Homework assignments and projects must be submitted by the 11:59pm deadline to be considered on time.  You may turn them in as many times as you like before the deadline, and only the most recent submission will be graded, so it's a good habit to submit early and often. 

 You have two slip days to use at your discretion on any two homework or project assignments throughout the quarter.  Slip days allow you to turn in an assignment up to 24 hours after the deadline.  Here the specific rules for slip days:
  • You may use at most ONE slip day on any homework assignment or project. That is, you CANNOT get a 48 hour extension on any single assignment.
  • If you are working with a partner using pair programming, you may use a slip day if both partners have a slip day remaining, and you will both be charged a slip day.
  • Slip days cannot be redeemed for any value at the end of the quarter.
  • You do not need to ask to use your slip days. Any submission turned in after the deadline and before 24 hours after the deadline will be charged a slip day automatically.
  • You will be charged a slip day even if your assignment is submitted just 1 minute after the deadline.
  • In general, slip days make extensions irrelevant. These are your extensions--use them when you need them.
  • Assignments submitted after the 24 hour slip day extension, or after the deadline if you are out of slip days will receive 0 credit.  It is your responsibility to keep track of how many slip days you have remaining.

Weekly labs are a required part of the course and will help you develop fluency in Python and working with data. The labs are designed to help you build the skills you need to complete homework assignments and projects.  Labs will be released on Monday morning and due the following day, by Tuesday at 11:59pm. Tutors will be available in the computer labs on Monday in order to help you. Each person must submit each lab independently, but you are welcome to collaborate with any number of other students in lab. If you choose to complete a lab assignment remotely, without physically attending the lab, you may do so, but you must work completely on your own. Therefore, lab attendance is encouraged but not required.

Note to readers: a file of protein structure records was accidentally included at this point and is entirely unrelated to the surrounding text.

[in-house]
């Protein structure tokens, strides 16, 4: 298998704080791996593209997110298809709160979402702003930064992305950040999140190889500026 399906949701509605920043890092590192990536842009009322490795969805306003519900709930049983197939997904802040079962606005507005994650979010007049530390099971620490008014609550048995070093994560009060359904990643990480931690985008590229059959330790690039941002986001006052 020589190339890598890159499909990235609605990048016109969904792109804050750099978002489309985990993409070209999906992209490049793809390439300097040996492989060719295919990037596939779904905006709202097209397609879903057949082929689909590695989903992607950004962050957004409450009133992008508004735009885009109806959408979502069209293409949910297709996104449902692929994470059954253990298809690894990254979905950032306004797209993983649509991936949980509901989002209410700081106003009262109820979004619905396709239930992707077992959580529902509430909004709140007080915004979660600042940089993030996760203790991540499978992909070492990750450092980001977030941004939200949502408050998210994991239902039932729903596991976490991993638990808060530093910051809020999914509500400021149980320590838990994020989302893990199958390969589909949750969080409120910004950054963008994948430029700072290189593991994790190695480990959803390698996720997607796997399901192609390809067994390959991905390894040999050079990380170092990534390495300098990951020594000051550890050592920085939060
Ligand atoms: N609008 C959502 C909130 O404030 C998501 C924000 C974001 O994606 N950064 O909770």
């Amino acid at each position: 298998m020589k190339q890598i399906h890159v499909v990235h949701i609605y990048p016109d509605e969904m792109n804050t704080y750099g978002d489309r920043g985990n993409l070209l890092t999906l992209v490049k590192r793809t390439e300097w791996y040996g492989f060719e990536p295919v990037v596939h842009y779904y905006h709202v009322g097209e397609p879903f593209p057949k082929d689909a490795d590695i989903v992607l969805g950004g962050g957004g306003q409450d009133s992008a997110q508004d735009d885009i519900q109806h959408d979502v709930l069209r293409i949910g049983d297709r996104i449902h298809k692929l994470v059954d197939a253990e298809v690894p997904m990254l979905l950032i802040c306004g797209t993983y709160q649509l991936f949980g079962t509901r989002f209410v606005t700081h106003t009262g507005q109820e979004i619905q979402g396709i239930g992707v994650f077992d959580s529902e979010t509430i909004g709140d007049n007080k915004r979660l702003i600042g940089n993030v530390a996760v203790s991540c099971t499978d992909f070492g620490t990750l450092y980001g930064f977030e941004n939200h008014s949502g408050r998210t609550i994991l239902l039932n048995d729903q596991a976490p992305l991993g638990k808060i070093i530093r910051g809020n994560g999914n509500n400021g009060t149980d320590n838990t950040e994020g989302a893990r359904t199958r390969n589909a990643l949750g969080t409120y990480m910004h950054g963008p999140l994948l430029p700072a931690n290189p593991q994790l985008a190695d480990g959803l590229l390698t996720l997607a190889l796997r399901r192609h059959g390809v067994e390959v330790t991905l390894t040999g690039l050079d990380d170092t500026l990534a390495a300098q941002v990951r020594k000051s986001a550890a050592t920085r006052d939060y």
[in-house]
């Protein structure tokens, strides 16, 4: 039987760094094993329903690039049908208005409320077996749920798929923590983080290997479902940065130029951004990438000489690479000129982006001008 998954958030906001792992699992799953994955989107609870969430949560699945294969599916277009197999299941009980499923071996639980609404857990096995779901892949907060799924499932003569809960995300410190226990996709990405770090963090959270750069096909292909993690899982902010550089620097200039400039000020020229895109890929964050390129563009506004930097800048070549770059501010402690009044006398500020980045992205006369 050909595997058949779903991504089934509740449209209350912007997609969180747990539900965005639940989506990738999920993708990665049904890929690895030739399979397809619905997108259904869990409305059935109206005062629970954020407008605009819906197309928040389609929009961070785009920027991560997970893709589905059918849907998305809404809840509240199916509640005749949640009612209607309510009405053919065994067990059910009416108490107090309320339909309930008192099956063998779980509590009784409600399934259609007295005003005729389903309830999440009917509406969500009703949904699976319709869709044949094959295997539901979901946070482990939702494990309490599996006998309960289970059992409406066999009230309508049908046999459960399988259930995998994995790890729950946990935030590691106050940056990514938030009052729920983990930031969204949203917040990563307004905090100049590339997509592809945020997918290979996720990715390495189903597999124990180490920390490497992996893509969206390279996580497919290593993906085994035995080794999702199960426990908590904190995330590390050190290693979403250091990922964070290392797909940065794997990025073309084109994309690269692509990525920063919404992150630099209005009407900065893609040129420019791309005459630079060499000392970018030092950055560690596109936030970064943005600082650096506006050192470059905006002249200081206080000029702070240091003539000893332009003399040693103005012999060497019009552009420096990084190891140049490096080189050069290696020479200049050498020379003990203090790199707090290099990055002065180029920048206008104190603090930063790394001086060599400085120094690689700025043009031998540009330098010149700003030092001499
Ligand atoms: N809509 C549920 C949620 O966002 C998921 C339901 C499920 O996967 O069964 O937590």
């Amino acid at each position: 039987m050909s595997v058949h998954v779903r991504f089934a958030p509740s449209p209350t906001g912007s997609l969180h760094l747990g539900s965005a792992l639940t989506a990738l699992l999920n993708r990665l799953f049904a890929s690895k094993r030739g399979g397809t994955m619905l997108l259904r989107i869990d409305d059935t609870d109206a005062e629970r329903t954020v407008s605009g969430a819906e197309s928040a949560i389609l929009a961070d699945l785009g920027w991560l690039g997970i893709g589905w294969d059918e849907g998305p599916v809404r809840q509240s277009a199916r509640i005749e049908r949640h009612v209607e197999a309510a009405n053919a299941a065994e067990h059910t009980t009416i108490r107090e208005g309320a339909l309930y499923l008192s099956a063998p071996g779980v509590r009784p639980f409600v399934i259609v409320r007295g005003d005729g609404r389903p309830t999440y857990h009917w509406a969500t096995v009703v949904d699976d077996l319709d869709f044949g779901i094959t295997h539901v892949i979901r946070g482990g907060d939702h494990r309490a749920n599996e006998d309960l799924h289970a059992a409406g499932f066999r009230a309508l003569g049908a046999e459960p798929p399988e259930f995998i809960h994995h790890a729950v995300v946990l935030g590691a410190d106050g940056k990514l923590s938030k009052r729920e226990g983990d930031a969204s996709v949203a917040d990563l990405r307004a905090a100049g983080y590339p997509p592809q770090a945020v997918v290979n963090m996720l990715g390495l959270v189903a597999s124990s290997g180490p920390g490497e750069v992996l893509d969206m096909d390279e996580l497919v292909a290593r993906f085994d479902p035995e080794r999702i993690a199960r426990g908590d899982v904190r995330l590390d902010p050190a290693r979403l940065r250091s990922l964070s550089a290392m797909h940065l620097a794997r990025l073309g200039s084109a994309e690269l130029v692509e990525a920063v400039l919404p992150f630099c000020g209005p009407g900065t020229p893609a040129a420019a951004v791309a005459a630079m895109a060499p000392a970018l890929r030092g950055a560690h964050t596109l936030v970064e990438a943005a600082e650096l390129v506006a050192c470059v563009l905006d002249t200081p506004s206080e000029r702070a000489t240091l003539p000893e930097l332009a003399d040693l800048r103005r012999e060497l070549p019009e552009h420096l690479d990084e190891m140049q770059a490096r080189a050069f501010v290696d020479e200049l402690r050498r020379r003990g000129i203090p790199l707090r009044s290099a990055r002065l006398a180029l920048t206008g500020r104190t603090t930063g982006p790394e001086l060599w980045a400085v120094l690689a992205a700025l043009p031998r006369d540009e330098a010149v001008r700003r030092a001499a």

Deadlines and Late Submissions:

Labs must be submitted by the 11:59pm deadline to be considered on time.  You may turn them in as many times as you like before the deadline, and only the most recent submission will be graded, so it's a good habit to submit early and often. Late lab submissions will not be accepted. We will drop your two lowest lab scores to account for this.


Exams are on paper, and they are closed book and closed notes.  Exams must be taken during the scheduled time, and you must attend the lecture section in which you are enrolled. 

If you have a conflicting final exam (scheduled at the exact same time), or if you have three or more exams in one day, please see your instructor by the end of Week 1 to see if alternate arrangements can be made. Outside of this, no makeup exams will be given.


We expect that students in this class will have a wide range of backgrounds and relevant experience. If you find that the class is moving fast, and especially if you are new to programming, you will benefit from taking advantage of the opportunity to attend discussion section and catch up on the material that goes by too fast. Even if you are following along well in class, discussion section allows you the opportunity to practice the skills learned in lecture and develop your expertise. Discussion sections are purely for your benefit, and do not impact your course grade. Please make an effort to attend the discussion corresponding to the lecture in which you are enrolled. You can attend another discussion section, but note that room capacities are limited and if the room is overfilled, priority will be given to students enrolled in that section.


The Office for Students with Disabilities (OSD), an Academic Affairs department, is responsible for the review of medical documentation and the determination of reasonable accommodations based on a disability. Authorization for Accommodation (AFA) letters are issued by the OSD and given to undergraduate, graduate, and Professional School students directly. If you have an AFA letter, meet with the CSE Student Affairs representative, and schedule an appointment with your instructor by the end of Week 2 to ensure that reasonable accommodations for the quarter can be arranged.